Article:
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Tonya Moore teaching Honduran PT about medication.

Moore wants to make positive impact

By NASH NUNNERY

Tonya Moore embraces the KIS (not KISS) method in her life.

“I like to ‘keep it simple’ but without the second ‘S’ (for stupid) in KISS,” she said, smiling. “I’m not a complicated person.”

Tonya Moore

The current president of the Mississippi Nurses Association, Moore also serves as executive director of leadership and workforce development with the University of Mississippi Medical Center.

Simplicity seems to serve the soft-spoken Moore well.

Growing up in Fayette, she was inspired into a nursing career by her mother, who went back to school and earned her nursing degree when Moore was a teenager. Seeing her mother’s dedication to post-partum nursing, Moore decided the job was a perfect fit for her personality.

“All the boxes were checked,” she said.

Before her professional trajectory with UMMC, the Chicago native’s nursing career began as a medical surgical nurse in 1995 at Vicksburg’s Parkview Regional Medical Center. Two years later, Moore went to UMMC as a staff nurse and advanced to hold various educator and management positions as she does today.

Moore found that she could impact patient care in a different way –  influencing the bedside nurses by making sure they had what they needed to provide quality care.

Tonya Moore with Honduran family.

Last October, Moore was elected as the first African-American president in the 108-year history of the MNA. A portion of her role is to serve as the state’s representative to the American Nurses Association.

“I was an MNA member for years and it broadened my view of nursing and healthcare,” she said. “My goal as president is to encourage more engagement among all nurses in the state of Mississippi, and to continue to elevate the standards for our profession. When I started advancing my education, it was clear to me that I needed to be involved in policy and advocacy.”

Leadership and health-care disparities are two subjects near and dear to Moore’s heart. She has great admiration for the leadership qualities of her grandfather Charles Evers, who remains an iconic figure in the Mississippi civil rights movement story.

“Mississippi ranks first in so many negative health-care areas, including obesity,” she said. “The bedside nurse faces an increased complexity in issues experienced by patients. Nurses have many challenges today in treating patients. Keeping up with technology – telemedicine and AI (artificial intelligence) – present nurses with even greater challenges.

“The landscape of health care is changing and changing at a rapid pace.”

The first in her family to earn a doctoral degree, Moore chose to study nursing research at the University of Alabama-Birmingham. Her dissertation was a study of obesity in African-American women.

“Pursuing the doctorate was a wonderful journey, though extremely hard as a single, working mother,” she explained. “UAB has a solid reputation in the medical community and lent diversity to my educational profile.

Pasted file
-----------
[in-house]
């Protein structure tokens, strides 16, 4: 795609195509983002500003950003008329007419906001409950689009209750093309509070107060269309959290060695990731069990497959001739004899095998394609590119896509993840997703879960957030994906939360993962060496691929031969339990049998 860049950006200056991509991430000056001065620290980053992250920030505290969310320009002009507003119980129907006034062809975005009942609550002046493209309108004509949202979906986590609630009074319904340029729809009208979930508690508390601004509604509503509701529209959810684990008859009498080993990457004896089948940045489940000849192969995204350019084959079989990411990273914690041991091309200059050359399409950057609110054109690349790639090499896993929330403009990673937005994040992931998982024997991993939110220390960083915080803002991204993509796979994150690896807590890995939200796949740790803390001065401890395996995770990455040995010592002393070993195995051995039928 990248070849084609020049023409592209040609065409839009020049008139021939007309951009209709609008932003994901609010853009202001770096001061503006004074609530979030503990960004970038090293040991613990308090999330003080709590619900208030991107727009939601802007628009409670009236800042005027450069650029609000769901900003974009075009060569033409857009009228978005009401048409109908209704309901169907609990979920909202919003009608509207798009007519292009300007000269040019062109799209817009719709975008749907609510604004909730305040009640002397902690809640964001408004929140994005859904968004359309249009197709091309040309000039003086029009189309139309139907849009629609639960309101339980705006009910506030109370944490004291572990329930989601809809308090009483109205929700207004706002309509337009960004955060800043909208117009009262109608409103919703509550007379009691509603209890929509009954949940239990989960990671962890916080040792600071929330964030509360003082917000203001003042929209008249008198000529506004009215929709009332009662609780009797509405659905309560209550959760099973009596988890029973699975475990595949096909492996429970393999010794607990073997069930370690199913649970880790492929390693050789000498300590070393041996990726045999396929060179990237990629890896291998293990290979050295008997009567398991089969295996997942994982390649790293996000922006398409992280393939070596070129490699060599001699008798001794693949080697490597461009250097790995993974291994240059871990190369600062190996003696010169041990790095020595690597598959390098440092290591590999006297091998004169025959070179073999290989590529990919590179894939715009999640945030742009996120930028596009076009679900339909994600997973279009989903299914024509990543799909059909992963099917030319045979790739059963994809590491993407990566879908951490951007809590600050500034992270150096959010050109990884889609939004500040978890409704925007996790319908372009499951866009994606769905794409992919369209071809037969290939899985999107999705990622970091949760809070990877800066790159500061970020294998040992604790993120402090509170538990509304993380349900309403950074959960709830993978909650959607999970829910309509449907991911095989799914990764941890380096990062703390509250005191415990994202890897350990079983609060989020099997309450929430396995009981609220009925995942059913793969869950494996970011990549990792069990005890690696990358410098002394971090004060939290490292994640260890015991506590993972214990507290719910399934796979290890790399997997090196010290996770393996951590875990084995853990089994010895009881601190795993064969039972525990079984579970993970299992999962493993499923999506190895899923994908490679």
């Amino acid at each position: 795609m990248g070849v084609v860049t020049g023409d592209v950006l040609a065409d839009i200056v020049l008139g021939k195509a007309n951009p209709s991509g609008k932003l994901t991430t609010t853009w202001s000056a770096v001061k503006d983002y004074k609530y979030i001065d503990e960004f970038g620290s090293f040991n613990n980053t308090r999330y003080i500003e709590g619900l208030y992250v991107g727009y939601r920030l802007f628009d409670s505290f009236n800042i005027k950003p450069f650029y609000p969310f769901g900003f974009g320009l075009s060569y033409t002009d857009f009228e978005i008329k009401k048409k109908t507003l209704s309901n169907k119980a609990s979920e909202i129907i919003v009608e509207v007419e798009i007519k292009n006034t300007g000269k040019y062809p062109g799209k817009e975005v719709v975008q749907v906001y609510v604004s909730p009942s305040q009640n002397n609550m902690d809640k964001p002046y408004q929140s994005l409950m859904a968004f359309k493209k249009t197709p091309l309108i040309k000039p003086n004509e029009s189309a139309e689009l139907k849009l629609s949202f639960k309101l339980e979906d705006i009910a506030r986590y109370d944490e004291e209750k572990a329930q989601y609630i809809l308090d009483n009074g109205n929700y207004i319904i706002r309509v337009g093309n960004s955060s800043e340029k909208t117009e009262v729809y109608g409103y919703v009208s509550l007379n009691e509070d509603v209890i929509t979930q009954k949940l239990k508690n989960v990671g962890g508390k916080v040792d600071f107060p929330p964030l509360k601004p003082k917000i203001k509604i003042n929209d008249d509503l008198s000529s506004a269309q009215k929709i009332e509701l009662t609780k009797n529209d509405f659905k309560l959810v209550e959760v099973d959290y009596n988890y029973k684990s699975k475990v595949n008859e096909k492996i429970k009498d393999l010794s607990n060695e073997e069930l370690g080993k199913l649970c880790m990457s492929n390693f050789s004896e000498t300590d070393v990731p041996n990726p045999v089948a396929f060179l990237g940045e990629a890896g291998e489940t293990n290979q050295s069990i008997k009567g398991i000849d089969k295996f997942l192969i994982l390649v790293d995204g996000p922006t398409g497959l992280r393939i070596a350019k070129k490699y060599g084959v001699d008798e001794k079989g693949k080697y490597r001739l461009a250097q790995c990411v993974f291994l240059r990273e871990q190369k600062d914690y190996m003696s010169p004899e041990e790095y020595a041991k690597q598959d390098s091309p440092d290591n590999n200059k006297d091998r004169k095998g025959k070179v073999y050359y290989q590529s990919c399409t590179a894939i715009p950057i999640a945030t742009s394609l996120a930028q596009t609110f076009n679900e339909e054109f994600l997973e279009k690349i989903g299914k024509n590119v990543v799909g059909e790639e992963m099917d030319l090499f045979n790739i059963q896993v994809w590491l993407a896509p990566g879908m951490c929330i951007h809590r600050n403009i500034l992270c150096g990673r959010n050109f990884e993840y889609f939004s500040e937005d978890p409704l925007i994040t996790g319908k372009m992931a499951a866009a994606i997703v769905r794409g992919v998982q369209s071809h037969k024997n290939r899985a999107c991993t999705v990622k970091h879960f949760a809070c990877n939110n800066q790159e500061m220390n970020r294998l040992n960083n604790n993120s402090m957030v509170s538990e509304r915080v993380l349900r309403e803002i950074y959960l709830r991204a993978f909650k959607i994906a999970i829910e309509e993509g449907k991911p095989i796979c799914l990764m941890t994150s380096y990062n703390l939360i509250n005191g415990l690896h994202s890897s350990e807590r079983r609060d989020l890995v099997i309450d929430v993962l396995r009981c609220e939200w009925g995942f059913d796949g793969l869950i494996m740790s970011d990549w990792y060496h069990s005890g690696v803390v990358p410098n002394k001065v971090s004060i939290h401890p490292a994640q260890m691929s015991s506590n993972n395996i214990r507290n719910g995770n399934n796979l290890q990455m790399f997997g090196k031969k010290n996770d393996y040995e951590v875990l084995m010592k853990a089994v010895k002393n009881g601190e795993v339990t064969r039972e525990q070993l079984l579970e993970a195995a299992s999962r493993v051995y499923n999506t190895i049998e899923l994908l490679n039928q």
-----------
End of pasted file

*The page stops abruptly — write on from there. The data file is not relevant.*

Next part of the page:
“Earning a doctorate allowed me to understand my leadership style and added to my credibility. And, to understand the ‘whys’ of obesity based on data, research and resources.”

Through New Hope Baptist Church in north Jackson, Moore began a series of volunteer nursing mission trips abroad in 2003. She’s traveled to Honduras and Africa’s Malawi several times, including a few missions shared with her mother and son Ralph, who is scheduled to graduate from the U.S. Naval Academy in May.

“As a servant-leader, I enjoy giving back and the mission trips give me a better understanding of the relationship between environment and health,” she said. “You see health disparities up-close-and-personal in those countries, and realize that environment and health work hand-in-hand.”

In 2019, Moore was honored to receive several awards recognizing her work, including the prestigious Myrlie Evers-Williams Minority Health Leader Award. Evers-Williams is the widow of late civil rights activist Medgar Evers, Charles’ younger brother.

“I was blown away and it was so special being a descendant of the Evers family,” Moore said. “(Myrlie Evers-Williams) is the same person on TV as she is with family. The leadership example she set… to be associated with her in anyway, is truly an honor.”

When she’s not working, Moore enjoy traveling, be it a mission trip overseas or to Annapolis to visit her son. Leisure reading and dancing also are high on her list of ways to wind down.

“It’s all about work-life balance,” Moore said.

In her “next professional life”, Moore claims, she’d like to transition to motivational speaker.

“I always ask myself ‘how can I continue to have a positive impact on people?’”, she said. “The answer is to inspire people to set goals and let them know they can achieve them.”

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